Unemployment can lead to feelings of guilt, anxiety

When Alice Middlebrook goes to a job fair, she has to brace herself for hours of being told “no.”

Middlebrook worked in medical records and billing for years, but since being layed off in February she has not been able to find employment in her field. When she is searching, she says the process of looking for a job is taking a serious toll on her emotional well-being.

“The whole rejection thing makes you begin to wonder, am I just very simply worthless now?” she said.

She is open to doing something outside her field, but gets overwhelmed when she comes to job fairs and sees the crowds of people all trying for the same positions.

“How am I ever going to stand out?” she said. “That’s discouraging.”

Dr. Gina Duncan is assistant professor of psychiatry at Georgia Health Sciences University, and she said losing a job or being unemployed for an extended time often triggers an emotional and psychological impact.

“It understandably cuts at your self worth,” Duncan said.

Careers are often where people place the most time and energy, Duncan said, especially in the U.S. and other First World countries. Being without a job is often looked upon as negative, and Duncan said many people come under fire from friends and relatives for losing their jobs, whether it was preventable or not.

“We tend to stigmatize people who don’t have a job,” she said. “We take a lot of our image from the type of work we do, and when that is taken away, people often have to face even their own stigmas.”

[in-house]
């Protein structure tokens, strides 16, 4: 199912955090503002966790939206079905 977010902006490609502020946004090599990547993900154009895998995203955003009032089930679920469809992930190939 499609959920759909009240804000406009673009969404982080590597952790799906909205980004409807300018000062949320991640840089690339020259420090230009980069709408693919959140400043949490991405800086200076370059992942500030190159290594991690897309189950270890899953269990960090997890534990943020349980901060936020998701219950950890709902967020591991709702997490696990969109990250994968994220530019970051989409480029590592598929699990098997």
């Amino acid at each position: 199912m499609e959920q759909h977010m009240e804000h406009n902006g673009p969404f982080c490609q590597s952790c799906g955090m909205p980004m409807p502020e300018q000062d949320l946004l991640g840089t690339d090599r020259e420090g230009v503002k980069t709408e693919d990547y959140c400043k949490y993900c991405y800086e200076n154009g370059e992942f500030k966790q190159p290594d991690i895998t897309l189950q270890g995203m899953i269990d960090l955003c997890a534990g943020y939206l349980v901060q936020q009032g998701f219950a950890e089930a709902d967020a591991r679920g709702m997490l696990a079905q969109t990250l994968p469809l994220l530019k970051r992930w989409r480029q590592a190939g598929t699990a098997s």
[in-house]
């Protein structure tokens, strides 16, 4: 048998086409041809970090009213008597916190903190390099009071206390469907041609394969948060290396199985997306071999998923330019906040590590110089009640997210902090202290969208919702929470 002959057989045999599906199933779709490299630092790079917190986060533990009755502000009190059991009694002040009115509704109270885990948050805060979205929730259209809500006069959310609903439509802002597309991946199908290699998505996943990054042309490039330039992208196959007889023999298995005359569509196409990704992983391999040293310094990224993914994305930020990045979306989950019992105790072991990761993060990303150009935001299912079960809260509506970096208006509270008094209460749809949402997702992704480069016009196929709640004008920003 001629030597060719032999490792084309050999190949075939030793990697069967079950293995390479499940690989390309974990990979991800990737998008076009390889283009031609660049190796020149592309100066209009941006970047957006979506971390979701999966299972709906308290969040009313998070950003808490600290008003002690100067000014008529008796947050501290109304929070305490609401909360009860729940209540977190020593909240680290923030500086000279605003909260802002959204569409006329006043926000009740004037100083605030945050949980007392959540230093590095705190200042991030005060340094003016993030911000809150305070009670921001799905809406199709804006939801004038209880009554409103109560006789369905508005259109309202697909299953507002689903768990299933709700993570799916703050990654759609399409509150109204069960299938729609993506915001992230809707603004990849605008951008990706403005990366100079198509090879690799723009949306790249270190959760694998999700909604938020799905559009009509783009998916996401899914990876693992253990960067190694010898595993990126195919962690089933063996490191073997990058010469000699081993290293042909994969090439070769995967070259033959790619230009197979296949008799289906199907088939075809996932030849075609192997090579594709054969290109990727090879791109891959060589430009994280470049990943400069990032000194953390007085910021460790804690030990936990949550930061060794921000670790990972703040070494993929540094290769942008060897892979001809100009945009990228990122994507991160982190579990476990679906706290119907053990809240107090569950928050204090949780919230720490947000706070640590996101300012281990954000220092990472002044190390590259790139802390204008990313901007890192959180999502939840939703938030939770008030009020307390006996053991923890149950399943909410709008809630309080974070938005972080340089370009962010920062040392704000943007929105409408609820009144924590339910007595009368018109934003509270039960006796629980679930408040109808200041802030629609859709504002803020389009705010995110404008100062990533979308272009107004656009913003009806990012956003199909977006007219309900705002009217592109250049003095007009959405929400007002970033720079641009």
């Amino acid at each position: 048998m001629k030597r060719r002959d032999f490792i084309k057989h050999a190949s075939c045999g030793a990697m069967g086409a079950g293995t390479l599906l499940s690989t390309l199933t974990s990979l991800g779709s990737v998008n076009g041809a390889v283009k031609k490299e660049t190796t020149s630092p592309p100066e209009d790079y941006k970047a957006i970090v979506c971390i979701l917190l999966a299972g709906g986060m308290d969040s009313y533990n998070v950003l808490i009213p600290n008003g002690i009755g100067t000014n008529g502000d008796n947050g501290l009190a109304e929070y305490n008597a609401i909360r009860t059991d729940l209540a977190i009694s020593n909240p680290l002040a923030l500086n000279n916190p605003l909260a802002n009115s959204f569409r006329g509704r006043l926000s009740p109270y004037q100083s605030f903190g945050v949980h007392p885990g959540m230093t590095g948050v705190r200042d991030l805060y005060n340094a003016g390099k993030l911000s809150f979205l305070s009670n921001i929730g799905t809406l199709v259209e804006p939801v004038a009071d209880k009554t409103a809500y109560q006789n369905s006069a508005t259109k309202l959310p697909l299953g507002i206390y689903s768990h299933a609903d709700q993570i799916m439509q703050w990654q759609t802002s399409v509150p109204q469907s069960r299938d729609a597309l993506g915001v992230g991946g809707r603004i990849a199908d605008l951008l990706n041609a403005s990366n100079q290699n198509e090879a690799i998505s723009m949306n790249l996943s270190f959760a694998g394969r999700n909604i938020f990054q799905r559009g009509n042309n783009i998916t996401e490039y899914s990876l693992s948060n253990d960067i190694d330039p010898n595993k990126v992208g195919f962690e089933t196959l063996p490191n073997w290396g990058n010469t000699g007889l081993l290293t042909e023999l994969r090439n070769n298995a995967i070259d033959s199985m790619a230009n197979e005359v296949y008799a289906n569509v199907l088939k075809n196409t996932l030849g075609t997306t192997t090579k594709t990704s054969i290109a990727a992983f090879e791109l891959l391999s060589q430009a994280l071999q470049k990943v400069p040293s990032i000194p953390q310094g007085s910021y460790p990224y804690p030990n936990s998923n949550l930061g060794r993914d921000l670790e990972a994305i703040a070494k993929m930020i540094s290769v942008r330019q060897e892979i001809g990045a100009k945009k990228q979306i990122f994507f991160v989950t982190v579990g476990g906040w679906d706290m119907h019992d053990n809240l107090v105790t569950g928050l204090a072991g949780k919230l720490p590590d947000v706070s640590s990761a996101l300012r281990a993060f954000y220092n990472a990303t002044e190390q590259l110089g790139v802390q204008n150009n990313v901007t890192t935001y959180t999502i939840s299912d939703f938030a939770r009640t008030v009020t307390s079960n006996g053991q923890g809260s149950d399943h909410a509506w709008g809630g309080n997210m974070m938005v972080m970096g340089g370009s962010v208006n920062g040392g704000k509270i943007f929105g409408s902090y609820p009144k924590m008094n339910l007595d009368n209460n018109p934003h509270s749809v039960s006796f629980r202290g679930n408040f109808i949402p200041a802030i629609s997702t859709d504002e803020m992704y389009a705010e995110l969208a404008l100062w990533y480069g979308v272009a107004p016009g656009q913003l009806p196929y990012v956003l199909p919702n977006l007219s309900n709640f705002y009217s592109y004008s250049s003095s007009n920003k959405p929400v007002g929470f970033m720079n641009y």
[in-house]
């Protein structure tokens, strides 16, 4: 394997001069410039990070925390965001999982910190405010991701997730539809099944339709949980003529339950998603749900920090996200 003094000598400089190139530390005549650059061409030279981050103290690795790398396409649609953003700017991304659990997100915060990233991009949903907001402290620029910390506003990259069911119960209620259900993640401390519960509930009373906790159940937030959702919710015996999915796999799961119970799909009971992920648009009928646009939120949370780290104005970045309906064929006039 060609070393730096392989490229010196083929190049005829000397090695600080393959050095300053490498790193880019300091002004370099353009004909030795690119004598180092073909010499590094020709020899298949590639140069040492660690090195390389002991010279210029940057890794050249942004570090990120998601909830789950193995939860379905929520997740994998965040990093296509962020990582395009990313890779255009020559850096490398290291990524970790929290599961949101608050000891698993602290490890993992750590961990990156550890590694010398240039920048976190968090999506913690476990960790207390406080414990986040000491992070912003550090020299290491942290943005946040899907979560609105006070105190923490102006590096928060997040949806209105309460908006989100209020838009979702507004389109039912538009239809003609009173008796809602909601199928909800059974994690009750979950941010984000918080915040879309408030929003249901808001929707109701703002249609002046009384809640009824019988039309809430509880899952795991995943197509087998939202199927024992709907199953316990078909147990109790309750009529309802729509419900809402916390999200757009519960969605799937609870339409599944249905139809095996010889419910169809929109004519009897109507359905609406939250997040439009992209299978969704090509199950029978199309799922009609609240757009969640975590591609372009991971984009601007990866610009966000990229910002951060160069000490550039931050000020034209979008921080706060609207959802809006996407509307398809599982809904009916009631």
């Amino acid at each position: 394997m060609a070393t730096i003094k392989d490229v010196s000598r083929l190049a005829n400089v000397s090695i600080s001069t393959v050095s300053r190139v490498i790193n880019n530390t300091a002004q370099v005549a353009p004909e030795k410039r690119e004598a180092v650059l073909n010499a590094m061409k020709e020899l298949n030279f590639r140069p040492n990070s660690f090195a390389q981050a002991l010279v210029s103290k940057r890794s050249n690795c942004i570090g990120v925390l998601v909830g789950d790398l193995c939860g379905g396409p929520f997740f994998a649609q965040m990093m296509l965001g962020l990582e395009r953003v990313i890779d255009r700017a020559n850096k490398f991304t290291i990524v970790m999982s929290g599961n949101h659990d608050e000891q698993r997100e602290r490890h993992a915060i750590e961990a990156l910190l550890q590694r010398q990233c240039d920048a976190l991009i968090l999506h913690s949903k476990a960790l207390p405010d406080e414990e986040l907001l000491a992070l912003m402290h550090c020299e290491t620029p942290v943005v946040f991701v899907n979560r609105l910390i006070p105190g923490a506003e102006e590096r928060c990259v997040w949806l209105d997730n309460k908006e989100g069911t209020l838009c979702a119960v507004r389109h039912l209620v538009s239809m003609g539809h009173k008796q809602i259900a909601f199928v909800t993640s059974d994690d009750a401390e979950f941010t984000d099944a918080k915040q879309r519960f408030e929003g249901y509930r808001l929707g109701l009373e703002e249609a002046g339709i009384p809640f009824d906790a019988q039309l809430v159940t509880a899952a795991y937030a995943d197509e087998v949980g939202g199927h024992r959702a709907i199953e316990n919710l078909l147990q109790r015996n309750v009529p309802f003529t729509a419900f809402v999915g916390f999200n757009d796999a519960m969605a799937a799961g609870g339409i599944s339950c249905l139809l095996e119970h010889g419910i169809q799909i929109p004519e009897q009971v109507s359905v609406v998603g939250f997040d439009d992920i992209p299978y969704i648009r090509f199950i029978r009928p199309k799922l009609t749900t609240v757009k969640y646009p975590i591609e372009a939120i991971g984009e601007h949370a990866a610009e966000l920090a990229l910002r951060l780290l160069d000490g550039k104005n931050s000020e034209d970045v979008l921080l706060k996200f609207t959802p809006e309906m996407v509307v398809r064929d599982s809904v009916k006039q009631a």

She said depression and anxiety become even more prevalent when someone has been job searching for a long time and cannot find work.

“It can get pretty difficult,” Middlebrook agreed. “I think it really takes a toll on your ego.”

Even though it is frustrating, she goes to job fairs and she has been posting her résumé on Web sites and checking every day for new openings.

Middlebrook said she is fortunate enough to have a strong support group of friends and family and believes that has been the key to her surviving this difficult time.

“It’s essential,” she said. “You have to surround yourself with people, and you have to stay upbeat.”

Dr. Hany Elia, a psychiatrist with Serenity Behavioral Health, said one of the most important things those loved ones can do is to remind the person that she is still loved, and that her worth is not connected to a position or career.

“Just let the person know they are valued whether they are employed or not,” Elia said. “It’s not their fault this happened.”

Debbie Walker has worked as a certified career coach and a licensed mental health counselor for more than 10 years, and she said when people lose their jobs, they often experience feelings of guilt, anger and isolation. Individuals who have families often feel guilty for not being able to provide, but Walker said she encourages people to stop and work through the emotional hurt before worrying about the future.

“The first priority is always the person and their well-being,” she said. “It’s very discouraging when people get asked things like, what did you do to lose your job.”

Through her time without a job, Middlebrook said her perspective has changed on the place a career should have in a person’s life.

“I think we place so much of our self worth on what we do, instead of who we are,” she said.

BY THE NUMBERS
  • About 9 percent of Americans were defined as clinically depressed in data released in 2010 by the Centers for Disease Control and Prevention in Atlanta, compared to an estimated 6.6 percent in data collected in 2001 and 2002.
  • Unemployed people are also twice as likely to report concern with their mental health or use of alcohol or drugs within the last six months than individuals working full time, according to a 2009 study by Mental Health America.
  • Thirteen percent of unemployed people report that they have thought of harming themselves, which is four times more than reported by people with full-time work, according to the MHA study.

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